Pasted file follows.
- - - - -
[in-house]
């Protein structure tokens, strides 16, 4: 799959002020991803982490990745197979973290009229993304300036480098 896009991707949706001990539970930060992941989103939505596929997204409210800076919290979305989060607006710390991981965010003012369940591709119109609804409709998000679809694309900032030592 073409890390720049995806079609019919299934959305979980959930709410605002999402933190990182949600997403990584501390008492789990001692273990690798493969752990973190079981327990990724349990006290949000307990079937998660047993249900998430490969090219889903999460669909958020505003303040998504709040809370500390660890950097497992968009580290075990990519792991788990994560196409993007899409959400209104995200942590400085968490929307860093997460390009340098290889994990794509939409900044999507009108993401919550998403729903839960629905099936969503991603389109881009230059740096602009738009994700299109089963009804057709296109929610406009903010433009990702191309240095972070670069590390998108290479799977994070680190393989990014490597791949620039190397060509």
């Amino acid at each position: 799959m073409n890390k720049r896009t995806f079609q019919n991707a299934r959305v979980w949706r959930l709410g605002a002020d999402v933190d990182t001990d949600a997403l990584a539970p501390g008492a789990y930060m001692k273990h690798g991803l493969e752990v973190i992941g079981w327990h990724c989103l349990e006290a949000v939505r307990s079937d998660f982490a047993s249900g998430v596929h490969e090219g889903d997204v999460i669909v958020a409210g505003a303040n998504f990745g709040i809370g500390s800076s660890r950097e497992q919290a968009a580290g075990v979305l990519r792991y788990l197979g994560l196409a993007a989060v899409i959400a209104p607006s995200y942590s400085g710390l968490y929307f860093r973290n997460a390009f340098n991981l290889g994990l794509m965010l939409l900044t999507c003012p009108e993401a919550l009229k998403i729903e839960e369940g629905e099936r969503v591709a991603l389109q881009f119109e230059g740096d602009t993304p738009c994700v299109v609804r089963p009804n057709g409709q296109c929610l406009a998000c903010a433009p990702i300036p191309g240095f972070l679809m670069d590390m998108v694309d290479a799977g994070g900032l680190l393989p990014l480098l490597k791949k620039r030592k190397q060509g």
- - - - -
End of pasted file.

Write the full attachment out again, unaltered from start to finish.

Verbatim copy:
[in-house]
């Protein structure tokens, strides 16, 4: 799959002020991803982490990745197979973290009229993304300036480098 896009991707949706001990539970930060992941989103939505596929997204409210800076919290979305989060607006710390991981965010003012369940591709119109609804409709998000679809694309900032030592 073409890390720049995806079609019919299934959305979980959930709410605002999402933190990182949600997403990584501390008492789990001692273990690798493969752990973190079981327990990724349990006290949000307990079937998660047993249900998430490969090219889903999460669909958020505003303040998504709040809370500390660890950097497992968009580290075990990519792991788990994560196409993007899409959400209104995200942590400085968490929307860093997460390009340098290889994990794509939409900044999507009108993401919550998403729903839960629905099936969503991603389109881009230059740096602009738009994700299109089963009804057709296109929610406009903010433009990702191309240095972070670069590390998108290479799977994070680190393989990014490597791949620039190397060509």
């Amino acid at each position: 799959m073409n890390k720049r896009t995806f079609q019919n991707a299934r959305v979980w949706r959930l709410g605002a002020d999402v933190d990182t001990d949600a997403l990584a539970p501390g008492a789990y930060m001692k273990h690798g991803l493969e752990v973190i992941g079981w327990h990724c989103l349990e006290a949000v939505r307990s079937d998660f982490a047993s249900g998430v596929h490969e090219g889903d997204v999460i669909v958020a409210g505003a303040n998504f990745g709040i809370g500390s800076s660890r950097e497992q919290a968009a580290g075990v979305l990519r792991y788990l197979g994560l196409a993007a989060v899409i959400a209104p607006s995200y942590s400085g710390l968490y929307f860093r973290n997460a390009f340098n991981l290889g994990l794509m965010l939409l900044t999507c003012p009108e993401a919550l009229k998403i729903e839960e369940g629905e099936r969503v591709a991603l389109q881009f119109e230059g740096d602009t993304p738009c994700v299109v609804r089963p009804n057709g409709q296109c929610l406009a998000c903010a433009p990702i300036p191309g240095f972070l679809m670069d590390m998108v694309d290479a799977g994070g900032l680190l393989p990014l480098l490597k791949k620039r030592k190397q060509g």